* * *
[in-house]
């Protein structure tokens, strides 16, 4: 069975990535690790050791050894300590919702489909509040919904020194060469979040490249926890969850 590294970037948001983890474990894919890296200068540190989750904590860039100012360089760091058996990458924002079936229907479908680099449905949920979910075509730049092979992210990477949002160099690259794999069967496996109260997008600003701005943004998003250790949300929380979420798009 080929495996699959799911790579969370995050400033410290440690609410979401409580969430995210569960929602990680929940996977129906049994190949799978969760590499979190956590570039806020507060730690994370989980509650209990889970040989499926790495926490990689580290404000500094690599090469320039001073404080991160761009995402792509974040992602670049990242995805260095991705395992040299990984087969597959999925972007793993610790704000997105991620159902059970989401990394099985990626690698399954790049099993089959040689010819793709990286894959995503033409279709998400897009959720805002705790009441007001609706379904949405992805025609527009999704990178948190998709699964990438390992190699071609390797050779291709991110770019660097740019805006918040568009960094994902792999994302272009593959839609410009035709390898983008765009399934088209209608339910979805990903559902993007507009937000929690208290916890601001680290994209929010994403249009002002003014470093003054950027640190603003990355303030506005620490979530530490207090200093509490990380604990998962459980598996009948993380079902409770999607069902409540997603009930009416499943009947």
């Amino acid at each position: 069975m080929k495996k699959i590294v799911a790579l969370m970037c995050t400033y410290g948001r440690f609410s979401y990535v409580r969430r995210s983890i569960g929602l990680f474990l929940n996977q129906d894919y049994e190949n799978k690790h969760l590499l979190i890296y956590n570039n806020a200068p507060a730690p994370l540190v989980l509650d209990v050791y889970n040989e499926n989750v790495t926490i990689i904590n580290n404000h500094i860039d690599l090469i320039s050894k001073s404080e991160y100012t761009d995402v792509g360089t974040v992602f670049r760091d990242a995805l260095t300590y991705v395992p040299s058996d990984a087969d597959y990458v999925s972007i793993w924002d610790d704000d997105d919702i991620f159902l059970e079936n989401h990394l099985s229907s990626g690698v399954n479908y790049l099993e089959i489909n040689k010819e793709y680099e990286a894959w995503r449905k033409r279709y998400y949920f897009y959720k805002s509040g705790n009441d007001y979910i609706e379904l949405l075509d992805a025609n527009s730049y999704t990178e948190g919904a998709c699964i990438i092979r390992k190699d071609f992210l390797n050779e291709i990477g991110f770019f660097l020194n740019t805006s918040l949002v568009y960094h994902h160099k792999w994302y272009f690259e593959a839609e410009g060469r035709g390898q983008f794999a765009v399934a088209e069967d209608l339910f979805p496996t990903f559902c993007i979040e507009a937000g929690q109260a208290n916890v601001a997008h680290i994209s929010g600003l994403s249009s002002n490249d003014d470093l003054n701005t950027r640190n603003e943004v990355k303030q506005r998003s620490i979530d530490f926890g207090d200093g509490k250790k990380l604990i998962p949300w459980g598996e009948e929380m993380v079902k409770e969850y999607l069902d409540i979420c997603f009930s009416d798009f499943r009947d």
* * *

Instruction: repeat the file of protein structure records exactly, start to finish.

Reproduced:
[in-house]
């Protein structure tokens, strides 16, 4: 069975990535690790050791050894300590919702489909509040919904020194060469979040490249926890969850 590294970037948001983890474990894919890296200068540190989750904590860039100012360089760091058996990458924002079936229907479908680099449905949920979910075509730049092979992210990477949002160099690259794999069967496996109260997008600003701005943004998003250790949300929380979420798009 080929495996699959799911790579969370995050400033410290440690609410979401409580969430995210569960929602990680929940996977129906049994190949799978969760590499979190956590570039806020507060730690994370989980509650209990889970040989499926790495926490990689580290404000500094690599090469320039001073404080991160761009995402792509974040992602670049990242995805260095991705395992040299990984087969597959999925972007793993610790704000997105991620159902059970989401990394099985990626690698399954790049099993089959040689010819793709990286894959995503033409279709998400897009959720805002705790009441007001609706379904949405992805025609527009999704990178948190998709699964990438390992190699071609390797050779291709991110770019660097740019805006918040568009960094994902792999994302272009593959839609410009035709390898983008765009399934088209209608339910979805990903559902993007507009937000929690208290916890601001680290994209929010994403249009002002003014470093003054950027640190603003990355303030506005620490979530530490207090200093509490990380604990998962459980598996009948993380079902409770999607069902409540997603009930009416499943009947």
């Amino acid at each position: 069975m080929k495996k699959i590294v799911a790579l969370m970037c995050t400033y410290g948001r440690f609410s979401y990535v409580r969430r995210s983890i569960g929602l990680f474990l929940n996977q129906d894919y049994e190949n799978k690790h969760l590499l979190i890296y956590n570039n806020a200068p507060a730690p994370l540190v989980l509650d209990v050791y889970n040989e499926n989750v790495t926490i990689i904590n580290n404000h500094i860039d690599l090469i320039s050894k001073s404080e991160y100012t761009d995402v792509g360089t974040v992602f670049r760091d990242a995805l260095t300590y991705v395992p040299s058996d990984a087969d597959y990458v999925s972007i793993w924002d610790d704000d997105d919702i991620f159902l059970e079936n989401h990394l099985s229907s990626g690698v399954n479908y790049l099993e089959i489909n040689k010819e793709y680099e990286a894959w995503r449905k033409r279709y998400y949920f897009y959720k805002s509040g705790n009441d007001y979910i609706e379904l949405l075509d992805a025609n527009s730049y999704t990178e948190g919904a998709c699964i990438i092979r390992k190699d071609f992210l390797n050779e291709i990477g991110f770019f660097l020194n740019t805006s918040l949002v568009y960094h994902h160099k792999w994302y272009f690259e593959a839609e410009g060469r035709g390898q983008f794999a765009v399934a088209e069967d209608l339910f979805p496996t990903f559902c993007i979040e507009a937000g929690q109260a208290n916890v601001a997008h680290i994209s929010g600003l994403s249009s002002n490249d003014d470093l003054n701005t950027r640190n603003e943004v990355k303030q506005r998003s620490i979530d530490f926890g207090d200093g509490k250790k990380l604990i998962p949300w459980g598996e009948e929380m993380v079902k409770e969850y999607l069902d409540i979420c997603f009930s009416d798009f499943r009947d």